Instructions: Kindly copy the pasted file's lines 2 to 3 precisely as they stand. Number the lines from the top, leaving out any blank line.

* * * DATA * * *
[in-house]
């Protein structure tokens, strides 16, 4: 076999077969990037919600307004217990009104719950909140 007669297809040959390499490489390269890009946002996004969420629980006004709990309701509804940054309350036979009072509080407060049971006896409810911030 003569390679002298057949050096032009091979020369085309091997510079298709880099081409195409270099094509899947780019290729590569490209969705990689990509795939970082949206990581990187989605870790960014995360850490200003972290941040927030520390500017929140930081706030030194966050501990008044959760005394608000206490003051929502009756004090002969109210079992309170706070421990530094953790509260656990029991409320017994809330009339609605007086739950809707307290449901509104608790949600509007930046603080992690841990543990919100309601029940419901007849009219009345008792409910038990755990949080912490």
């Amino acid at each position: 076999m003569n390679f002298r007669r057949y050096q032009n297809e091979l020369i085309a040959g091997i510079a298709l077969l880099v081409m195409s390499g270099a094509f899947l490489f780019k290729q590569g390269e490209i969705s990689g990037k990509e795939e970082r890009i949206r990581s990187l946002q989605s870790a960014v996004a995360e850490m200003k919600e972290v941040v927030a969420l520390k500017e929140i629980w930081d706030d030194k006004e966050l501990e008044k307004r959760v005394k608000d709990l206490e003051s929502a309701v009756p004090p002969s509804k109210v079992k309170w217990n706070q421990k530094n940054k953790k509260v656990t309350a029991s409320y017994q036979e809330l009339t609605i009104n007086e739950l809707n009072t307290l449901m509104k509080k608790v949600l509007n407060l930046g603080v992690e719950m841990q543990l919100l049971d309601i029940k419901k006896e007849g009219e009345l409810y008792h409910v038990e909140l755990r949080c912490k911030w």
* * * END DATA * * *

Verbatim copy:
């Protein structure tokens, strides 16, 4: 076999077969990037919600307004217990009104719950909140 007669297809040959390499490489390269890009946002996004969420629980006004709990309701509804940054309350036979009072509080407060049971006896409810911030 003569390679002298057949050096032009091979020369085309091997510079298709880099081409195409270099094509899947780019290729590569490209969705990689990509795939970082949206990581990187989605870790960014995360850490200003972290941040927030520390500017929140930081706030030194966050501990008044959760005394608000206490003051929502009756004090002969109210079992309170706070421990530094953790509260656990029991409320017994809330009339609605007086739950809707307290449901509104608790949600509007930046603080992690841990543990919100309601029940419901007849009219009345008792409910038990755990949080912490």
């Amino acid at each position: 076999m003569n390679f002298r007669r057949y050096q032009n297809e091979l020369i085309a040959g091997i510079a298709l077969l880099v081409m195409s390499g270099a094509f899947l490489f780019k290729q590569g390269e490209i969705s990689g990037k990509e795939e970082r890009i949206r990581s990187l946002q989605s870790a960014v996004a995360e850490m200003k919600e972290v941040v927030a969420l520390k500017e929140i629980w930081d706030d030194k006004e966050l501990e008044k307004r959760v005394k608000d709990l206490e003051s929502a309701v009756p004090p002969s509804k109210v079992k309170w217990n706070q421990k530094n940054k953790k509260v656990t309350a029991s409320y017994q036979e809330l009339t609605i009104n007086e739950l809707n009072t307290l449901m509104k509080k608790v949600l509007n407060l930046g603080v992690e719950m841990q543990l919100l049971d309601i029940k419901k006896e007849g009219e009345l409810y008792h409910v038990e909140l755990r949080c912490k911030w």